Fifty-three percent of companies surveyed in a recent report by Ernst & Young said they expected to hire less expatriate labour in Africa over the next 12 months in favour of local talent and members of the diaspora. But when it comes to moving a Nigerian senior level manager from a high rise in London to the hustle of Lagos there’s a conundrum to be solved. How do firms offer packages attractive enough to entice the talent while still making them more affordable than importing it? And how do internationally experienced workers swallow the idea of being paid less than their expatriate counterparts especially when, after years abroad, their home countries can seem like foreign territory?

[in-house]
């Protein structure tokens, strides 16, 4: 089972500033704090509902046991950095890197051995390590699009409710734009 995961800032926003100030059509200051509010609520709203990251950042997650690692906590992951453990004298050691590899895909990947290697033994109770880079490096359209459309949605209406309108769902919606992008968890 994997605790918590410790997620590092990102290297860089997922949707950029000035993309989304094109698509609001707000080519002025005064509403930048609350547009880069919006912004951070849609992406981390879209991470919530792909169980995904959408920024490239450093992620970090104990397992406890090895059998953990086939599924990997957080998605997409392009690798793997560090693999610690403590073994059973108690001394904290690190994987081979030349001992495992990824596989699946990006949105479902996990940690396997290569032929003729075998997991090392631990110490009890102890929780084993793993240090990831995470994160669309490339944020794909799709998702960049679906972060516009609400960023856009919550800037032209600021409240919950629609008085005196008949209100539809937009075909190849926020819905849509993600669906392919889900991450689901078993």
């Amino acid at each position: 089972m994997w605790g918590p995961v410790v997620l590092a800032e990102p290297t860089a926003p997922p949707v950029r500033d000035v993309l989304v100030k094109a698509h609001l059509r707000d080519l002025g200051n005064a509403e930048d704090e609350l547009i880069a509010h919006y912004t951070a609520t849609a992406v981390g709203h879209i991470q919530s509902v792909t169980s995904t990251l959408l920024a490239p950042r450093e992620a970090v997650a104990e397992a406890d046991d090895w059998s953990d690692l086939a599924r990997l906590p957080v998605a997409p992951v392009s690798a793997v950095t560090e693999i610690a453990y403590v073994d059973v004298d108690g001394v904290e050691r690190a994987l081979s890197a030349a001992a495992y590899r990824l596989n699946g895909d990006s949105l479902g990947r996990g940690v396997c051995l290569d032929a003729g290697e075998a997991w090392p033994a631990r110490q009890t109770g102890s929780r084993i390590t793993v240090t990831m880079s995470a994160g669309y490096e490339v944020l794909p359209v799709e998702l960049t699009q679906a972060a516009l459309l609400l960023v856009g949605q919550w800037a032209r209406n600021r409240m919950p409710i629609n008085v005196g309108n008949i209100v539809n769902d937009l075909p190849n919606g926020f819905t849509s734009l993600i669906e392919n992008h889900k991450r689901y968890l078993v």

After six years in the US, Ugandan-born Ham Namakajjo moved back to Kampala to head up Google East Africa. In Los Angeles he worked with Bain and Company before exploring options in the film industry and eventually deciding that his dream to build up African cinema could only be achieved on home soil. But first he’d need a job to set himself up. Even with the weighty Google name and his senior job title, the pay packet on offer was […]